Teaching Architecture / Terri Meyer Boake
Teaching Architecture is a series of interviews with faculty at the University of Waterloo School of Architecture. They are asked why they teach, what drives them, what brought them here, and their opinions on academia in architecture today. The conversations are motivating, inspirational, and reveal great stories about people who shape the way we learn today.
The following is a conversation with Terri Meyer Boake, a Professor at UWSA.
How did you begin to teach in Architecture & Design?
Terri: I started at Waterloo as a student in 1975 and graduated in 1982 with a Bachelor of Architecture. I graduated into a really tough recession. There was just no work for anybody. I had been a TA all the way through – I was the structures TA for Statics, Strength of Materials, Steel Concrete and Timber design from 3A to the end of 5B. I tried to work immediately after I graduated but didn’t find anything right away, so I was back helping to teach one of the structures courses. At the time, Larry Richards was the director. Both the professors that taught structures went on sabbatical at the same, which was kind of strange. So Larry invited me to teach those courses. Things were a lot less formal back then with a lot less rules. On the Concrete, Steel and Timber Design courses, I was given the freedom to do whatever I wanted to do. So I ended up changing the Steel and Concrete courses into Building Construction courses, because we didn’t have any building construction courses when I was going through school and I could personally feel that we needed them. It was just assumed we would go out on COOP and “pick up” the technology stuff. But that wasn’t happening because Waterloo students were really good at ink on mylar design drawings and so when you would go to offices on work terms, you would end up doing design drawings and not contract documents. So I decided to change those two courses the year that I was doing them into construction courses about steel and concrete, rather than the typical numbers based structures courses that had been taught. Which was probably quite illegal, but it happened. Meanwhile, we undertook a whole technology curriculum overhaul that I was also involved in. Ron Keenberg, who was a Winnipeg architect at a firm called IKOY, and a good friend of Larry Richards’, was quite involved in this revision. (You might know his work as he won the competition for the Davis Centre on Main Campus.) He came as an adjunct professor to do charrettes in studios with a huge focus on steel, enhanced detailing and requiring building mock-ups of details at a large scale.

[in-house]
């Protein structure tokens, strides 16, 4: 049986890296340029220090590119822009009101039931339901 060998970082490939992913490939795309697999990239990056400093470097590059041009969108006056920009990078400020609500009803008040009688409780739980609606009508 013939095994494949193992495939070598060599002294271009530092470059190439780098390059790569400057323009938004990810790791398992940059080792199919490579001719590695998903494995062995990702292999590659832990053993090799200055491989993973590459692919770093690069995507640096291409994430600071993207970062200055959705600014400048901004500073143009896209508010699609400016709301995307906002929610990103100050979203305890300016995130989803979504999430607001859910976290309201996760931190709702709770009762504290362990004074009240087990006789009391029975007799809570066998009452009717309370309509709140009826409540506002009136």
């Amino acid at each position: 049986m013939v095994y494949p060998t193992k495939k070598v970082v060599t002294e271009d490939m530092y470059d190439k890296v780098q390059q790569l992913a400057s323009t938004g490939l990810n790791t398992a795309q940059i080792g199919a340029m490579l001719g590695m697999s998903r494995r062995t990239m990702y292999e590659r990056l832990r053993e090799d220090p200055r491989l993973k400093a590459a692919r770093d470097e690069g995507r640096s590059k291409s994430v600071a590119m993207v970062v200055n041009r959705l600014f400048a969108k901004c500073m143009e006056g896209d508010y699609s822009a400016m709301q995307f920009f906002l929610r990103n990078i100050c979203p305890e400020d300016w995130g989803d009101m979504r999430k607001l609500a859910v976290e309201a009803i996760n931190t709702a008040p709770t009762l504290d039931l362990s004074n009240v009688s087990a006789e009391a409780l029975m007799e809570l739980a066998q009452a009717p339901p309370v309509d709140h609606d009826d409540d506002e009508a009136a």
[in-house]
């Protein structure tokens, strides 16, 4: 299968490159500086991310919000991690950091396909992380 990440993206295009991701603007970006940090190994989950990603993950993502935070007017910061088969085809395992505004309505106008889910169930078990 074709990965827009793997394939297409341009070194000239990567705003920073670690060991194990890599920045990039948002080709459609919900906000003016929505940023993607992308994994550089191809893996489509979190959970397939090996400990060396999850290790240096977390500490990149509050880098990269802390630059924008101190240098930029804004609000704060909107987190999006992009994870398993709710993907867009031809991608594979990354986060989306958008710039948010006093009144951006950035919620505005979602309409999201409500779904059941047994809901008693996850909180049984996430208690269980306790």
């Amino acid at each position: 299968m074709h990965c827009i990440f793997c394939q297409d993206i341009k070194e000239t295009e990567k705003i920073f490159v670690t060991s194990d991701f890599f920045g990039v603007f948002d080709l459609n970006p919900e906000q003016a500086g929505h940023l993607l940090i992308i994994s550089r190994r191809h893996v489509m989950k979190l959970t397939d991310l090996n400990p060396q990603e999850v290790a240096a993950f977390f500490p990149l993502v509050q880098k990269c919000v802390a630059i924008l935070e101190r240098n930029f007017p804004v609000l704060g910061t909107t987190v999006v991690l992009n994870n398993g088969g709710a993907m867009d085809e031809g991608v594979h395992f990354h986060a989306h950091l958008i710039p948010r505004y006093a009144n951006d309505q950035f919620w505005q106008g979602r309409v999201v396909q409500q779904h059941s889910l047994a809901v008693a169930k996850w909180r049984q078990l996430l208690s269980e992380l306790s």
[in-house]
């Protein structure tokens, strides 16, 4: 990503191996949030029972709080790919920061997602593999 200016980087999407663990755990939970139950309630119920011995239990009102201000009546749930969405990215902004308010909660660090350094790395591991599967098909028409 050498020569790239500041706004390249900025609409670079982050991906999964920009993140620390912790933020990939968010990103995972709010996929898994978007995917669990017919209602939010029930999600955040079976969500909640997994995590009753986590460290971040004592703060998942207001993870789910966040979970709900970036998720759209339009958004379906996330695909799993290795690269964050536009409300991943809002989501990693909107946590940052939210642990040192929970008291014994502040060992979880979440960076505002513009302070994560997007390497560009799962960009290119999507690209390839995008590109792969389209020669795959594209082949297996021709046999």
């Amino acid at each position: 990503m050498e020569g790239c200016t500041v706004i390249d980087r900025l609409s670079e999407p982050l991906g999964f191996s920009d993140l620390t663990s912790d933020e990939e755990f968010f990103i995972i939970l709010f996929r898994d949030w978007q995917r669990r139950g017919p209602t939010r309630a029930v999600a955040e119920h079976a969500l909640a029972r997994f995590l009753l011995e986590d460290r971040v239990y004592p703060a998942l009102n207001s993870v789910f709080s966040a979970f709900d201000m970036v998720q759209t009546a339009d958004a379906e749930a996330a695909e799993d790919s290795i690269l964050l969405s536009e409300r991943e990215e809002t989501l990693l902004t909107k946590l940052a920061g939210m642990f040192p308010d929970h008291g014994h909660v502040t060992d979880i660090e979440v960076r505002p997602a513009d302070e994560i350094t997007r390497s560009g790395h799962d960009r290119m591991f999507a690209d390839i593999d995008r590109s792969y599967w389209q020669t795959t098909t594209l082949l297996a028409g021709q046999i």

We ended up doing this major overhaul of the whole (former) “Systems and Measures” stream while I was teaching as an adjunct from 1983 to 1986. Our old suite of courses consisted of: Calculus, Statistics, Statics, Strength of Materials, Structural Analysis, Indeterminate Structures, Steel, Concrete and Timber (yes 8 courses!) We got rid of the standard university required calculus and statistics courses. We invented a few new courses. I created a brand new courses called Mathematics in Architecture in which the first half of the term focused on perspective drawings and sacred geometry. We studied Alberti, Palladio, Serlio and how they used Math in drawing. The second half of the course looked at word problems to prep you for the structures courses. The other new course was called Theories and Technologies of Building which I taught with Thomas Seebohm and Donald McKay. It was a series of highly visual theory based lectures, some of which still exist in my courses today, looking at how technological change impacts the way we design. Additionally I created the two Building Construction courses, taking place in 1B and 2A.
At that time I was still working at Joseph Bogdan Associates, along with working as an adjunct, and I was involved in the curriculum changes, and I created four brand new technology courses. As well I ended up taking on teaching the timber course in the summer. It seemed like I was in good shape to transition to teaching full time with my suite of 5 courses, but Larry said to me, ‘well this is all well and good, but you really can’t have a full time job here because you don’t have a Masters degree’. And there has to be a full time opening.
Was your undergrad a professional degree?
Terri: Yes it was our old professional B.Arch. but deemed insufficient for applying for teaching (although many before me were able to teach with only a B.Arch.) I was living in Toronto, my husband was working in an office in Toronto. I thought, how am I going to get a Masters degree while I’m still doing all this stuff and without moving? I ended up doing a one year Masters degree at University of Toronto. It was a post professional degree, which was one of those nominal one year promises which became 16+ months. I did that so that I would have the Masters degree, so when the job I wanted at school was advertised, I could apply for that.